The company released a form letter online for men to send their girlfriends, explaining why they should, uh, let them buy the Xbox One.
With the holidays approaching, Microsoft put in a bid to send the new Xbox One to the top of everyone’s wish list. Unfortunately, it might end up alienating a large percentage of its userbase. The company released a form letter online for men to send their girlfriends, explaining why they should, uh, let them buy the Xbox One.
“Hey honey,” it begins. “Not sure if you’ve heard, but Xbox One is now available.”
The letter, called “We got your back,” has been revised after the company faced substantial criticism. Here’s the original:
The new version of the letter is more gender-neutral, less heteronormative, and less condescending. It can be sent from any gender partner to any other. The original had lines like “You’d rather knit than watch me slay zombies.” Now it reads, “Not sure if you’ve heard, but Xbox One is now available. That means we can start playing games like Dead Rising 3. I know, I know. You’d rather do your taxes early than watch me slay zombies, but hear me out on this. Xbox One is actually for both of us. Seriously.”
The letter, naturally, prompted backlash on social media. Female gamers tweeted that they don’t need a man to cajole them into buying games. To think so is backward, they wrote, and inconsistent with the company’s sales base.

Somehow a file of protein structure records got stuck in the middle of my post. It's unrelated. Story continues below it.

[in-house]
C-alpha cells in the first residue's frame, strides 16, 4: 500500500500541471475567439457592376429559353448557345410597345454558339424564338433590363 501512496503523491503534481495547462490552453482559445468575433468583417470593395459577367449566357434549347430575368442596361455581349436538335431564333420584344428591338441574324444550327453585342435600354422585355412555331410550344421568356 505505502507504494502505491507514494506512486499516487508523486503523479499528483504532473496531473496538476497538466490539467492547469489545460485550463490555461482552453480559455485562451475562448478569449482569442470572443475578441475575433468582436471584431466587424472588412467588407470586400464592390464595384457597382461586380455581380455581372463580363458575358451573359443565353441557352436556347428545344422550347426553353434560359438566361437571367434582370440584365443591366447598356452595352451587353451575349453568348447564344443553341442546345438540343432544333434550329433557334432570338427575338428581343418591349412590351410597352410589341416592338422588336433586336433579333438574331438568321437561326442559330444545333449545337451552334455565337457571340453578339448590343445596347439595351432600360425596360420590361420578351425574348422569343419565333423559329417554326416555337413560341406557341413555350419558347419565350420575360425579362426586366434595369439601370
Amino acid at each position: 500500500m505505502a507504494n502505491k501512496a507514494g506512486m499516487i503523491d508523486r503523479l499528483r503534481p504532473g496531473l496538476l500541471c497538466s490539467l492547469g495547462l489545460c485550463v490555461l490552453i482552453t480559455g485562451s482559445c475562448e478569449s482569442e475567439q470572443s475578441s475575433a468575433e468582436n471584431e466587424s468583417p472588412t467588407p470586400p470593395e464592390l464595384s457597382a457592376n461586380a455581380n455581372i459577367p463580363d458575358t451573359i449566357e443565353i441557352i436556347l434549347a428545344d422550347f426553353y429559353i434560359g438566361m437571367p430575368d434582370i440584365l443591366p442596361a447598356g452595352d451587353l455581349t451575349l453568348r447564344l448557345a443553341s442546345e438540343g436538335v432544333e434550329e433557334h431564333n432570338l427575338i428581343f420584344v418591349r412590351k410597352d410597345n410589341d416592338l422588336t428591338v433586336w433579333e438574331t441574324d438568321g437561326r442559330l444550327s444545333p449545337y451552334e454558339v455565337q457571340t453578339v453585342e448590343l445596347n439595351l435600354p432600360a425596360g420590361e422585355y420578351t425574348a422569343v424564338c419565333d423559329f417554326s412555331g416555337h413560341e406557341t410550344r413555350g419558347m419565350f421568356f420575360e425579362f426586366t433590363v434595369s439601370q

Microsoft is known as a progressive company, so someone seriously dropped the ball allowing this letter to go out as it originally did. Especially since recent numbers, published in USA Today in June, show 45 percent of gamers in 2013 are women. According to the Wall Street Journal today, nearly 40 percent of Xbox users are women. The company has even bragged about it.
Internally, things are different. In a September Huffington Post article titled “MicBROsoft,” Bianca Bosker and Betsy Isaacson reported that all four people “charged with finding Microsoft a new CEO” are men. Seven of the company’s nine board members are men, and nearly 80 percent of its U.S. employees are male. “The only two CEOs in Microsoft’s history, Bill Gates and Steve Ballmer, have been men,” the article laments.
Microsoft hired a slightly larger number of women in 2013. If this letter had crossed one of their desks, maybe it wouldn’t have been published.
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